Surfer catching a wave at Dominical Costa RicaDominical is well known for excellent surfing with a heavy, consistent wave year-round. But it’s not too popular as it’s generally not crowded except for 2 or 3 holiday weekends per year when Ticos from the Central Valley hit the beaches for the long weekend. Personally, I welcome this flurry of activity because it’s a break from the constant quiet, with its brevity making it tolerable. So for the other 358 days a year, this is a laid back surf town that is in transition to a more popular surf town because of all it offers. But, as of this writing, it’s still early to bed and early to rise with all its various restaurants closing by 10pm with no nightlife to speak of. This town is all about the beach, the surfing and the nature, and the locals prefer to keep it that way although spots like this are very hard to keep secret and growth is inevitable. Helping to maintain its charm, Dominical’s diminutive size is limited by the topography so it’s unlikely that it will ever become as popular or as busy as Jaco, about 90 minutes up the coast, or Tamarindo, the hotspot of Guanacaste on the Northern coast. Check out MagicSeaWeed.com for all you need to know about surfing in Dominical.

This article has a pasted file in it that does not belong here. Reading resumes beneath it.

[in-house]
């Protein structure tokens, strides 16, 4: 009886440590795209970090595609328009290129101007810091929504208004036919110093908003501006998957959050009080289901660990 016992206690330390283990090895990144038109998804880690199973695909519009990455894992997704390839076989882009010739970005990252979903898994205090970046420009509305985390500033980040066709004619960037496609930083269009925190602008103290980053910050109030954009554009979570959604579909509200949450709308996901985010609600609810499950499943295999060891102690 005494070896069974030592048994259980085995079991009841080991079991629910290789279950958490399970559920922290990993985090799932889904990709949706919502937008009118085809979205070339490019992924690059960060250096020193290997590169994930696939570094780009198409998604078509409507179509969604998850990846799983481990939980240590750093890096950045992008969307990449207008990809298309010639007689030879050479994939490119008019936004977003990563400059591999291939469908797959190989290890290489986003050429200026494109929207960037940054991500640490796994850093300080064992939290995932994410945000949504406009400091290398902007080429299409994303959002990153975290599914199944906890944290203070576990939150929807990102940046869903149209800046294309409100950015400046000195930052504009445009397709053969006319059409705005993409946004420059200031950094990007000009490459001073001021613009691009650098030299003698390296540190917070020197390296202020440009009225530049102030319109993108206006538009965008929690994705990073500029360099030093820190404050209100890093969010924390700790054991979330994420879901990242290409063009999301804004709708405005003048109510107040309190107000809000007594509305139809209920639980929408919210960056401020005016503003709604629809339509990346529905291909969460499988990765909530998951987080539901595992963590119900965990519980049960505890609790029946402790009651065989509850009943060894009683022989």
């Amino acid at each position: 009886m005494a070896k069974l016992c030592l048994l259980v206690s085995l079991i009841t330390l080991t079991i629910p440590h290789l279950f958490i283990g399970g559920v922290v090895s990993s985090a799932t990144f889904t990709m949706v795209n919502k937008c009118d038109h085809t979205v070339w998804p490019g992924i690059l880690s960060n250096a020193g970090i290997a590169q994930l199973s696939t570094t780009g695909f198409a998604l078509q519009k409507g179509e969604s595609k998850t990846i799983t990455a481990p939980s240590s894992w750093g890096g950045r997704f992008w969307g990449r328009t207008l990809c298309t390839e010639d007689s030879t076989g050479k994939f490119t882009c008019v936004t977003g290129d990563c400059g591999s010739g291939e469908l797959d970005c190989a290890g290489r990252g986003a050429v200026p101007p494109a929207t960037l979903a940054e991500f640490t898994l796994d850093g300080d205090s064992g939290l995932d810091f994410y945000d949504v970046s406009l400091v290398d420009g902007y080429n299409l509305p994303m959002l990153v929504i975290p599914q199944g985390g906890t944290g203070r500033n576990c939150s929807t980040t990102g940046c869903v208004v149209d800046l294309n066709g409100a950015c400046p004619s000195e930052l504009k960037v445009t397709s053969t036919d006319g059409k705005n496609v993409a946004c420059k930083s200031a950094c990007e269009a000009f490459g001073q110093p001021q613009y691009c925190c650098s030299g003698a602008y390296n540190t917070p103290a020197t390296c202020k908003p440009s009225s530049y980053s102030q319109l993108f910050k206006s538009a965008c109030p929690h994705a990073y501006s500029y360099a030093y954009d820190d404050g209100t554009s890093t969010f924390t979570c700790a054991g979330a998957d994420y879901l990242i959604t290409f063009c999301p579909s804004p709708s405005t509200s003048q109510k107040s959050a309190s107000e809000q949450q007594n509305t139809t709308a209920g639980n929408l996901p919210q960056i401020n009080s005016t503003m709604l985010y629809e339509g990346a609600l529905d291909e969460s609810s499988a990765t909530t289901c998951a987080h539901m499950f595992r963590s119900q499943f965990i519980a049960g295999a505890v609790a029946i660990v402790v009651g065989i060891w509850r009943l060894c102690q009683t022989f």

The Beaches

Sunset at Playa Dominical in Costa RicaDominical offers plenty of spectacular beaches north and south of town. Beaches suitable for lounging and swimming are Playa Ventanas, Playa Piñuelas and Playa Dominicalito.  For long tranquil walks and horseback riding, there are huge beaches like Playa Linda, Playa Hermosa and Playa Matapalo that stretch for a few kilometers. You can often walk these beaches and never see another living soul. But Playa Dominical is where you can also enjoy bars & restaurants of every variety and the local custom of cocktails at sunset.

Unsurpassed Natural Beauty